The Washington Capitals acquired Marcus Johansson from the Seattle Kraken for Daniel Sprong, a 2022 fourth-round pick, and a 2023 sixth-round pick at the Trade Deadline. The move was advertised as one that would give the Capitals more depth heading into the playoffs, solidify the top three lines, and make the team stouter defensively.
But the early returns — keyword: early — are not great. In fact, they’re kinda bad. Through five games with the Capitals, Johansson has not recorded a point despite playing a majority of his time five-on-five with Alex Ovechkin (40:06) and Evgeny Kuznetsov (36:01) on the first line.
Laviolette was asked about what he thought of Johansson’s contributions so far after Capitals practice on Monday.
“I think if you go by numbers and stuff he’s been really good,” Laviolette said. “The production hasn’t been there. I just talked to him yesterday. I’d like to really see him put his foot down on the gas as far as production goes and try to put an eye on generating. Sometimes when you come in you’re trying to fit in. But defensively, he’s been good. He’s played a good brand of hockey. You just like to see him push a little bit more offensively.”
There are no stats, at least that I, somewhat-mediocre-RMNB-stats guy, can find that support Laviolette’s claim that Johansson has been “good” — though to be fair to Laviolette, he appears to use that adjective as filler a lot when asked about his players to the point where it’s not meaningful.
The Capitals are 2-3 and have been outscored 22-11 with Johansson in the lineup (4.4 goals per game allowed). While three of those five games came against top-tier NHL teams in St. Louis, Carolina, and Minnesota, Johansson’s presence was expected to sturdy the team against clubs like that, especially in the playoffs.
Laviolette has played Johansson primarily on his off-hand on the right wing. Eye test-wise, Johansson has struggled mightily there, especially with puck battles and offensive-zone entries (largely with passes to his teammates). Overall, he’s been a non-factor.
Then there are Johansson’s stats through five games. I’ll just go down the list.
3 shots blocked
Team’s underlying play 5v5 (score and venue adjusted) with Johansson on the ice
45.9-percent shot attempt for percentage
43.3-percent scoring chance for percentage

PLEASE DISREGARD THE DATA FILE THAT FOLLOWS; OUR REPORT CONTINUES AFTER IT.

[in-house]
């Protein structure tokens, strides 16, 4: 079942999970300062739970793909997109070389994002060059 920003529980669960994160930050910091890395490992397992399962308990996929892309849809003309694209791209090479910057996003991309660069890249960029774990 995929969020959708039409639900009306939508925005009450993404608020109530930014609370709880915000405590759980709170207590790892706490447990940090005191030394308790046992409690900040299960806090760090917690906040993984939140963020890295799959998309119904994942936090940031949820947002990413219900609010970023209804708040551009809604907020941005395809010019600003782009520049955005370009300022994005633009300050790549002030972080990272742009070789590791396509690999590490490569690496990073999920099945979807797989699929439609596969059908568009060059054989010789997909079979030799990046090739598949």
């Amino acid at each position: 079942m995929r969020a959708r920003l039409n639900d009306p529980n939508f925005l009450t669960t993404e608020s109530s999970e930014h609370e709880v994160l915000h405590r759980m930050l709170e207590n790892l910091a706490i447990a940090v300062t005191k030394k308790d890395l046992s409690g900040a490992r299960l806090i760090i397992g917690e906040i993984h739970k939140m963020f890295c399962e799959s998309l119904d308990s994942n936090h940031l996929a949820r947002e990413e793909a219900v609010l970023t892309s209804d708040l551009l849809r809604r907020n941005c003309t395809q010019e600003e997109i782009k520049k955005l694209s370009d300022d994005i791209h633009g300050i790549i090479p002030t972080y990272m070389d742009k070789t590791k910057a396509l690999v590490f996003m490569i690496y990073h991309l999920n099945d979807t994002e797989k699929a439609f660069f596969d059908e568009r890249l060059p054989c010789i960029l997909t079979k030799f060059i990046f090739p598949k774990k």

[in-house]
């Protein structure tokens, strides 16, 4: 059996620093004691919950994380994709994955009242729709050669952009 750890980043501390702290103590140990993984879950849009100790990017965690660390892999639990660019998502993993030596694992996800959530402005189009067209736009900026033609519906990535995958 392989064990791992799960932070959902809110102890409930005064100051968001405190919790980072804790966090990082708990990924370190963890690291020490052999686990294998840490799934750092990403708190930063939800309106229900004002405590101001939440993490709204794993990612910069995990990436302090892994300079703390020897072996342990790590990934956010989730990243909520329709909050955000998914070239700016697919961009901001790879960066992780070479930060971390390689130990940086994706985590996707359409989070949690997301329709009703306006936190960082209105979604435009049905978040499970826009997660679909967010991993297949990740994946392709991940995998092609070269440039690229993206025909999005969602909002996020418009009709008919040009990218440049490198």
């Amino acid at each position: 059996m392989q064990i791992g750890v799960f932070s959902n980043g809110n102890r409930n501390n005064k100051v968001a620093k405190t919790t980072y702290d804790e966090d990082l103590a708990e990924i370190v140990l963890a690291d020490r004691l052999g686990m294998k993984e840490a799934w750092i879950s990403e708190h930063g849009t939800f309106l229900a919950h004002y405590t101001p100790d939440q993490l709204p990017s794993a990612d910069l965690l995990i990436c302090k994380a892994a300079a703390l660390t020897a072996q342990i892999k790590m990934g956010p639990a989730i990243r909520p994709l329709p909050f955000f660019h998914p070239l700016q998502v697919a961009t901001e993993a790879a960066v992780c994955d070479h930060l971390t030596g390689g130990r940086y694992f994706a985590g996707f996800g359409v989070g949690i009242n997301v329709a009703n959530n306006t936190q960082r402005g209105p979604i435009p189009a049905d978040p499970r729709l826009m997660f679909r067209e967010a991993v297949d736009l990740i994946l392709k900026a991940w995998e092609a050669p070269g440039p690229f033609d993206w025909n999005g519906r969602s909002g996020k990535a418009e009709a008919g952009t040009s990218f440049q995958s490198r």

45.7-percent high-danger chance for percentage
2 goals for
5 goals against
70.6-percent offensive zone start percentage
Monday, Laviolette demoted Johansson to the third line during practice and the Swede will skate on the left wing with Lars Eller and TJ Oshie against the two-time defending champions, Tampa Bay Lightning, on Wednesday. The Lightning game will be another test for a struggling Johansson and the post-deadline Capitals as a team. Perhaps with a move to his natural wing, Johansson will be more effective.
The acquisitions of both Johansson and Johan Larsson have also come at a cost beyond the assets general manager Brian MacLellan gave back to the other teams. Now with the Capitals completely healthy, rookies Connor McMichael and Axel-Jonsson Fjallby have been reduced to healthy scratches. The two players brought speed and creativity to the lineup. The rookies were also very familiar with Laviolette’s system and how to best fit in with their linemates.
McMichael’s benching, in particular, has been curious as he had found another gear at center on the third line. He was arguably the Capitals’ best offensive contributor during his last 10 games. With McMichael on the ice, the Caps at five-on-five controlled 57.3-percent of the shot attempts, 65-percent of the expected goals, 61.9-percent of the scoring chances, and 68.8-percent of the high danger chances. Those were all team highs among the players that played in all 10 of those games.
One final note: Daniel Sprong has scored three times in six games with the Seattle Kraken and has 23 shots on goal.
Headline photo: Amanda Bowen/RMNB
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